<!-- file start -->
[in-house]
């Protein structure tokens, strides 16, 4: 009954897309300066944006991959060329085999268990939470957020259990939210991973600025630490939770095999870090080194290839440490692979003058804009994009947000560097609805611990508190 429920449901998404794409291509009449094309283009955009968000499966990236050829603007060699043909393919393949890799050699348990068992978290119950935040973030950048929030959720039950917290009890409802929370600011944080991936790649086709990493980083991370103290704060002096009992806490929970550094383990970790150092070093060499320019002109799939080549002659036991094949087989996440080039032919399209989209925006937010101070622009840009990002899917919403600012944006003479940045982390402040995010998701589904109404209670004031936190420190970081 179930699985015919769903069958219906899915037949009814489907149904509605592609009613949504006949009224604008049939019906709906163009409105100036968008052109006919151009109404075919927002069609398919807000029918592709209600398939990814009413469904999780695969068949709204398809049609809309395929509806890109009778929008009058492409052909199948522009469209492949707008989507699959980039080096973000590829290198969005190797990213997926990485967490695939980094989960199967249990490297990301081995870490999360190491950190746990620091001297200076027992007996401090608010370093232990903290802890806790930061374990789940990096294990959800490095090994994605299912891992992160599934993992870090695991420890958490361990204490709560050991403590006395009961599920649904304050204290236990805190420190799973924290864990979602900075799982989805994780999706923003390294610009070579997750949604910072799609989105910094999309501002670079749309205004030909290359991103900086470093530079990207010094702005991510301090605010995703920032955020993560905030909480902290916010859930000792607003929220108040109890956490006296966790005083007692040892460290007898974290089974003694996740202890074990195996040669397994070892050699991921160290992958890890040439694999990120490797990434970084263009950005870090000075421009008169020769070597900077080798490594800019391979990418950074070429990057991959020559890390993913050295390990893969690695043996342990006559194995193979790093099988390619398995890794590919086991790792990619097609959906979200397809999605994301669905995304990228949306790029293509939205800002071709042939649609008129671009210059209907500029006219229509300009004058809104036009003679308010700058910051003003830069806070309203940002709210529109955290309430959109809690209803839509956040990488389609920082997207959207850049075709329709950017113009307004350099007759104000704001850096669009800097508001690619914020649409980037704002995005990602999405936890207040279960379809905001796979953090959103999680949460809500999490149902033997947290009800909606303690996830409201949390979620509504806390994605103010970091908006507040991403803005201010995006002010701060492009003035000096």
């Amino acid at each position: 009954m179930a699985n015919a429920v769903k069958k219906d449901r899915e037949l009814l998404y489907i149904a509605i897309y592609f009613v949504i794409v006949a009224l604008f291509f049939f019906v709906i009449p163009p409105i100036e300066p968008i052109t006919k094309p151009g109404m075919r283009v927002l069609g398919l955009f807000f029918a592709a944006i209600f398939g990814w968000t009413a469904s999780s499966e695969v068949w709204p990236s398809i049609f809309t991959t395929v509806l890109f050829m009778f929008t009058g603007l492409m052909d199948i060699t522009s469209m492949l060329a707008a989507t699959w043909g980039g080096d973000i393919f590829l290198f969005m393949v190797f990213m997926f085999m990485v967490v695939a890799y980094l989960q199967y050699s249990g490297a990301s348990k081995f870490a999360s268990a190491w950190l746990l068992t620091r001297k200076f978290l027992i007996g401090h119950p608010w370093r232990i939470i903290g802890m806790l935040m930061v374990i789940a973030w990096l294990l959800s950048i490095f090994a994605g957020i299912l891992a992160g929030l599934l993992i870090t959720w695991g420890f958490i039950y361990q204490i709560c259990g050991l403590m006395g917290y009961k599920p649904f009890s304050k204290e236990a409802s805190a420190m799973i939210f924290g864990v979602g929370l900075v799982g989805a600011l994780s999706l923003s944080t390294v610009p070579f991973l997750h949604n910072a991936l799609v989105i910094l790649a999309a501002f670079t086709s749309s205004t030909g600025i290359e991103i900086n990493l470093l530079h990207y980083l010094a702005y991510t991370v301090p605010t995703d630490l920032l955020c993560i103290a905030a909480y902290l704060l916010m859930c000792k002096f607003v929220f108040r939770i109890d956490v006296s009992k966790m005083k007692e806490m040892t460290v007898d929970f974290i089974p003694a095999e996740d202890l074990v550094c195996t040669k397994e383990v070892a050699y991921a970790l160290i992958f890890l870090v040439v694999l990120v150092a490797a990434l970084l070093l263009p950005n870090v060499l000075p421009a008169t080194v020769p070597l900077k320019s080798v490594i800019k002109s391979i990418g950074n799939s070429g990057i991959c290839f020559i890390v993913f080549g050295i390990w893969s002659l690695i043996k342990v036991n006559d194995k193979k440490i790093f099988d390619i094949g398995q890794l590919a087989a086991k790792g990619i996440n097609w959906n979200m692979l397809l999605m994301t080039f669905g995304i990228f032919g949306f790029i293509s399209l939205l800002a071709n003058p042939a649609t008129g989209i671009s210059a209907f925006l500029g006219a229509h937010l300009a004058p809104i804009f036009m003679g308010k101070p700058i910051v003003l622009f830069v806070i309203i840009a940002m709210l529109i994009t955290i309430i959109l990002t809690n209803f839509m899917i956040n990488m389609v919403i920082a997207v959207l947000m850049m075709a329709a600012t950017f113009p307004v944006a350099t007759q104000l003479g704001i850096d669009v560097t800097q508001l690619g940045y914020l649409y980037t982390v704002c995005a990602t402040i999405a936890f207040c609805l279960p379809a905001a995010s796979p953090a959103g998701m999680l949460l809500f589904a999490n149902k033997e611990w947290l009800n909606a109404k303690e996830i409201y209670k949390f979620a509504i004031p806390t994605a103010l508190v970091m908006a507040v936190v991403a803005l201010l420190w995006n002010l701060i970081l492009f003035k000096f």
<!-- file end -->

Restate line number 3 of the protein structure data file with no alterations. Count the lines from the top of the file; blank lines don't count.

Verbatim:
């Amino acid at each position: 009954m179930a699985n015919a429920v769903k069958k219906d449901r899915e037949l009814l998404y489907i149904a509605i897309y592609f009613v949504i794409v006949a009224l604008f291509f049939f019906v709906i009449p163009p409105i100036e300066p968008i052109t006919k094309p151009g109404m075919r283009v927002l069609g398919l955009f807000f029918a592709a944006i209600f398939g990814w968000t009413a469904s999780s499966e695969v068949w709204p990236s398809i049609f809309t991959t395929v509806l890109f050829m009778f929008t009058g603007l492409m052909d199948i060699t522009s469209m492949l060329a707008a989507t699959w043909g980039g080096d973000i393919f590829l290198f969005m393949v190797f990213m997926f085999m990485v967490v695939a890799y980094l989960q199967y050699s249990g490297a990301s348990k081995f870490a999360s268990a190491w950190l746990l068992t620091r001297k200076f978290l027992i007996g401090h119950p608010w370093r232990i939470i903290g802890m806790l935040m930061v374990i789940a973030w990096l294990l959800s950048i490095f090994a994605g957020i299912l891992a992160g929030l599934l993992i870090t959720w695991g420890f958490i039950y361990q204490i709560c259990g050991l403590m006395g917290y009961k599920p649904f009890s304050k204290e236990a409802s805190a420190m799973i939210f924290g864990v979602g929370l900075v799982g989805a600011l994780s999706l923003s944080t390294v610009p070579f991973l997750h949604n910072a991936l799609v989105i910094l790649a999309a501002f670079t086709s749309s205004t030909g600025i290359e991103i900086n990493l470093l530079h990207y980083l010094a702005y991510t991370v301090p605010t995703d630490l920032l955020c993560i103290a905030a909480y902290l704060l916010m859930c000792k002096f607003v929220f108040r939770i109890d956490v006296s009992k966790m005083k007692e806490m040892t460290v007898d929970f974290i089974p003694a095999e996740d202890l074990v550094c195996t040669k397994e383990v070892a050699y991921a970790l160290i992958f890890l870090v040439v694999l990120v150092a490797a990434l970084l070093l263009p950005n870090v060499l000075p421009a008169t080194v020769p070597l900077k320019s080798v490594i800019k002109s391979i990418g950074n799939s070429g990057i991959c290839f020559i890390v993913f080549g050295i390990w893969s002659l690695i043996k342990v036991n006559d194995k193979k440490i790093f099988d390619i094949g398995q890794l590919a087989a086991k790792g990619i996440n097609w959906n979200m692979l397809l999605m994301t080039f669905g995304i990228f032919g949306f790029i293509s399209l939205l800002a071709n003058p042939a649609t008129g989209i671009s210059a209907f925006l500029g006219a229509h937010l300009a004058p809104i804009f036009m003679g308010k101070p700058i910051v003003l622009f830069v806070i309203i840009a940002m709210l529109i994009t955290i309430i959109l990002t809690n209803f839509m899917i956040n990488m389609v919403i920082a997207v959207l947000m850049m075709a329709a600012t950017f113009p307004v944006a350099t007759q104000l003479g704001i850096d669009v560097t800097q508001l690619g940045y914020l649409y980037t982390v704002c995005a990602t402040i999405a936890f207040c609805l279960p379809a905001a995010s796979p953090a959103g998701m999680l949460l809500f589904a999490n149902k033997e611990w947290l009800n909606a109404k303690e996830i409201y209670k949390f979620a509504i004031p806390t994605a103010l508190v970091m908006a507040v936190v991403a803005l201010l420190w995006n002010l701060i970081l492009f003035k000096f």